All her adult life Madelaine Marquise had been wholeheartedly dedicated to the precepts of her faith. Clearly she remembered the events leading to the first time she'd seen the goddess whom she dedicated her life to, she'd been ten years old, a young and carefree child revelling in the springtime wonders on her family estate.
"Mistress Madelaine!" called Garrest, her father's oldest and most trusted servant and her childhood tutor. "Where are you young miss?"
Madelaine dropped half the armload of wildflowers, which she had picked to make a wreath, as she waved happily across the field at her beloved mentor.
"Mistress," Garrest said solemnly as he sat on a nearby log, after collecting himself from the strenuous jog accross the field. "Sit by me a moment, I bear sad tidings."
Madelaine was quite mature for her age, and being already well versed in ettiqute and decorum, she quietly did as she was instructed. Once she was seated and listening intently, the elderly manservant continued.
"Mistress, erm Madelaine," He decided intimacy was more important than protocol in this situation, "It is about Lady Marquise."
"Mama?" Madelaine inquired, smiling inwardly as most people did when they thought of the charming noblewoman.
"Yes child, I'm sorry," his voice caught in his throat, "there was an accident."
Madelaine's young mind froze, she was silent and still for an eternal moment.
"I'm afraid so."
Madelaine's mind screamed in anquish.
"The temple clerics did what they could for her," Garrest sensed her pain, "I'm told she felt no pain at all."
Madelaine looked him dead in the eyes, tears free-flowing down her face, "That's supposed to make it alright?! Mama's gone! I'm never going to see her again!" she took off in desperate run toward the keep, not stopping till she was in her mother's room. Throwing herself on the bed, where only the night before her mother had read to her from her favorite book, Madelaine sobbed uncontrolably.
Madelaine didn't speak at all during the week leading up to her mother's funeral. She didn't have any dark colored clothes, much less black, but she wore an ill-fitting black dress of her mother's instead. Though both men tried, neither Lord Marquise nor Garrest could reach the mourning girl, eventually they chose to respect her need for solitude and left her to mourn in piece until the day of the funeral.
Although she hadn't made it public knowledge, Lady Marquise had been a Heartwarder of Sune, and prior to her wedding to Lord Marquise she had held high office in her order. As such her funeral was to be an extremely lavish affair, laiden with the most beautiful flowers and the finest fragrances available. A fine feast with honey mead and spiced wine was laid out and all in attendance was welcomed warmly to feast and share tales of the joy Lady Marquise had brought to their lives.
Madelaine stood in shock as she surveyed the festivities, she had a great deal of trouble understanding how the sudden terrible loss of this wonderful, charming, beautiful spirit could be celebrated so.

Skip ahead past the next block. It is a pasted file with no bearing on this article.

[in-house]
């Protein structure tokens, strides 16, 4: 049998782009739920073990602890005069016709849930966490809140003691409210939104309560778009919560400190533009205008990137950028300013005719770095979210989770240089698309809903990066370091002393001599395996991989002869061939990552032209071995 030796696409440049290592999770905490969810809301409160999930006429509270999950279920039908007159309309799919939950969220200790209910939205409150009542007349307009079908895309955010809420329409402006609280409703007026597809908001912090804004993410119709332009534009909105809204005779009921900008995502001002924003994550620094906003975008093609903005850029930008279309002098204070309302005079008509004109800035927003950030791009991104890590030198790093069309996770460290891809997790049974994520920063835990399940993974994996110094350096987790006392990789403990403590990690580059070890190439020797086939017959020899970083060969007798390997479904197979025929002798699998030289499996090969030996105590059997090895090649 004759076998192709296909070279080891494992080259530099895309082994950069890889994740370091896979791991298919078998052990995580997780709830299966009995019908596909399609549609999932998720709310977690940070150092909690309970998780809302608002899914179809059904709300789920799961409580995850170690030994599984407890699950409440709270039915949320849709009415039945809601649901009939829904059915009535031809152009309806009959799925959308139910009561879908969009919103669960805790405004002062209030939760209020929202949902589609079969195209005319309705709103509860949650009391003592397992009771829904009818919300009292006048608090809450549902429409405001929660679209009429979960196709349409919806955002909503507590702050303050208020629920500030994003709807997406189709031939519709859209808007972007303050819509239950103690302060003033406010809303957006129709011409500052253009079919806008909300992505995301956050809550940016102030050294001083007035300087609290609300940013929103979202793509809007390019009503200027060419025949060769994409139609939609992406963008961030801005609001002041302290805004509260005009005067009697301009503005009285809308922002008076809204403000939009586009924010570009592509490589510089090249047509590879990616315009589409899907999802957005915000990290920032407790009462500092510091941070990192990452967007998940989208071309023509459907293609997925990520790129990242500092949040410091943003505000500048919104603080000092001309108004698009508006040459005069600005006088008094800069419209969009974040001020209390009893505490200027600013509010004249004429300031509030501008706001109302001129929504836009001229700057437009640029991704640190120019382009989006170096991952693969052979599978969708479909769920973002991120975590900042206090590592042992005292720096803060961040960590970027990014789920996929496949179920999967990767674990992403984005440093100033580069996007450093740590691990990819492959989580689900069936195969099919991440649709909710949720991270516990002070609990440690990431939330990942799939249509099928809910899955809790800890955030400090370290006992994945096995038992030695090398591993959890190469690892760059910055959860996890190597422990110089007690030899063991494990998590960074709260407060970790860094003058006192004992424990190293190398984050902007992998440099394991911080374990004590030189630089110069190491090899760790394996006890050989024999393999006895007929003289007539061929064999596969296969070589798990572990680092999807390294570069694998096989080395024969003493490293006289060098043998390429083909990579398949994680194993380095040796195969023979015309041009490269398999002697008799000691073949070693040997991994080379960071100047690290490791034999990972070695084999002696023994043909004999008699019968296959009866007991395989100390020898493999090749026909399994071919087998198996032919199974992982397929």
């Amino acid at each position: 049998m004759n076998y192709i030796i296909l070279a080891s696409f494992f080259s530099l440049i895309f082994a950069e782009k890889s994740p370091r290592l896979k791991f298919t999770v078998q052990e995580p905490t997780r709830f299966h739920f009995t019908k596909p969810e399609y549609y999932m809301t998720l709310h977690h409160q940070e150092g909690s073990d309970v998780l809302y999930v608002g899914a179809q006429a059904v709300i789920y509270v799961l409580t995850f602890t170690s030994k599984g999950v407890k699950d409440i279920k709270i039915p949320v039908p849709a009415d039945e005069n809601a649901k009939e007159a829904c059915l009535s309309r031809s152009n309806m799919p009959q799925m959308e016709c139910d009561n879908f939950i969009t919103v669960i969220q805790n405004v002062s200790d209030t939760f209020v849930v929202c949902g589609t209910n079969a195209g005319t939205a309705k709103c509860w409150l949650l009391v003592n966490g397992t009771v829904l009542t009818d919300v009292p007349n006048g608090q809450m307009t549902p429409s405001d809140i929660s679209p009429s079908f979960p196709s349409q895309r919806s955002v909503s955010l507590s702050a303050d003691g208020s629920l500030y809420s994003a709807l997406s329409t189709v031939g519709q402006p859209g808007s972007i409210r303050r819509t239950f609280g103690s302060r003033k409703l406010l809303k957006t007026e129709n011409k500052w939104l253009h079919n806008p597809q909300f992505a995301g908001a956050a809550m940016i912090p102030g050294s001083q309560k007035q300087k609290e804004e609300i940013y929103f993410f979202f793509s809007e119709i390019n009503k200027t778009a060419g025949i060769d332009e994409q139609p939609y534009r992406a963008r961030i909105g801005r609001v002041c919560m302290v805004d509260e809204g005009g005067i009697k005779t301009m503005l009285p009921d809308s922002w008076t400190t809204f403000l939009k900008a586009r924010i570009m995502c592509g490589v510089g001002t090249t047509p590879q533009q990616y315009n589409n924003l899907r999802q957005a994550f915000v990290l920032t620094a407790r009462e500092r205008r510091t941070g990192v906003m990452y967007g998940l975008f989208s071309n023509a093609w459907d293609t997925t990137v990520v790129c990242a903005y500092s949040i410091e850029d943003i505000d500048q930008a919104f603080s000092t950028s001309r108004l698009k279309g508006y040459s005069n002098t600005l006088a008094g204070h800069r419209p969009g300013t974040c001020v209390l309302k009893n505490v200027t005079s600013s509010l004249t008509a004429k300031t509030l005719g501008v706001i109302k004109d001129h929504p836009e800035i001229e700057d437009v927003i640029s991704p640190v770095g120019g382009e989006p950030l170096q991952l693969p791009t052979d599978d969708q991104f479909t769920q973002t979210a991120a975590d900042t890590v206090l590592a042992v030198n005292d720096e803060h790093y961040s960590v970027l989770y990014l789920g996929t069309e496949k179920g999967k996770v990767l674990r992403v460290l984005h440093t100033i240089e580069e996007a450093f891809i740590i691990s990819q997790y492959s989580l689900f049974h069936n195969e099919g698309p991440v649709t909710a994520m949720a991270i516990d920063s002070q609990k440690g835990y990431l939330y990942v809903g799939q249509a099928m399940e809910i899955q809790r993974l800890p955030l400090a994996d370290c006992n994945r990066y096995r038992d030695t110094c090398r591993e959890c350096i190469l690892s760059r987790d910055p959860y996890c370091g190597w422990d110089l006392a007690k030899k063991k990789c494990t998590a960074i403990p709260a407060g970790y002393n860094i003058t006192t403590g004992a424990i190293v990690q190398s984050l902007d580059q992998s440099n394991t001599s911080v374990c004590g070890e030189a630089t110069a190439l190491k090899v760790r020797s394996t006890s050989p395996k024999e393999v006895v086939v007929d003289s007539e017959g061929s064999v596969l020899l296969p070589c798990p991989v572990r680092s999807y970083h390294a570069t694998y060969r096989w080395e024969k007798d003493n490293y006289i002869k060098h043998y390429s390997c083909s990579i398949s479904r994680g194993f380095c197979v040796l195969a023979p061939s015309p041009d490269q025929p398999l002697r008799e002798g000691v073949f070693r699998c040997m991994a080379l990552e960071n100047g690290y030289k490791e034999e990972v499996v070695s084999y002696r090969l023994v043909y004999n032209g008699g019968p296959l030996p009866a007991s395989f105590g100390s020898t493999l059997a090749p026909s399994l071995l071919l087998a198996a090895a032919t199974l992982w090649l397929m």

"We do not celebrate her death," The woman who stood by her side told her, as if responding to her unspoken thought. "We celebrate her life, and the love and joy she brought to those around her."
Madelaine slowly looked up at the woman, she was clad in a tastefully revealing gown, woven from a semi-transparent white silk, which draped off her shoulders and large firm breasts like a cascading waterfall, and her brillant red hair fell to her hips framing the most beautiful face Madelaine had ever beheld.
"Mama?" Madelaine asked honestly, as the likeness was uncanny.
The woman chuckled lightly, a delicious little sound like the jingle of sleighbells. "No my sweet little one, your mama is needed elsewhere now. But I hope you and I can be friends." She smiled warmly, and it was a warmth Madelaine could feel physically, it made her smile too.
"Ok," she responded innocently, offering the flame headed beauty her hand in friendship. "I'm Madelaine, but you can call me Maddy."
The woman took the hand gracefully, "I am Lady Firehair, but I'd love it if you'd call me Sune."
That had been the begining, not just of a devout faith, but a devoted friendship. In time Madelaine had become a Heartwarder, just like her mother. She brought love and beauty to everyone and everything around her.
Recently though, the revelations of Sune had become tinged with sadness, or distress of some kind. It was as though some force was actively opposing Sune's power. Madelaine tried to convince her friend to confide in her, but the Goddess would just smile meekly, kiss her cheek and tell her not worry. That is until she told Madelaine to seek out Talon.
Now she was confused, nothing she had learned as a novice of Sune had prepared her for the deceit she had to employ to get him to do as Sune had requested. Madelaine really couldn't believe what Sune had told her, that Talon was a force against love.
Episode 8: Love and Loss.
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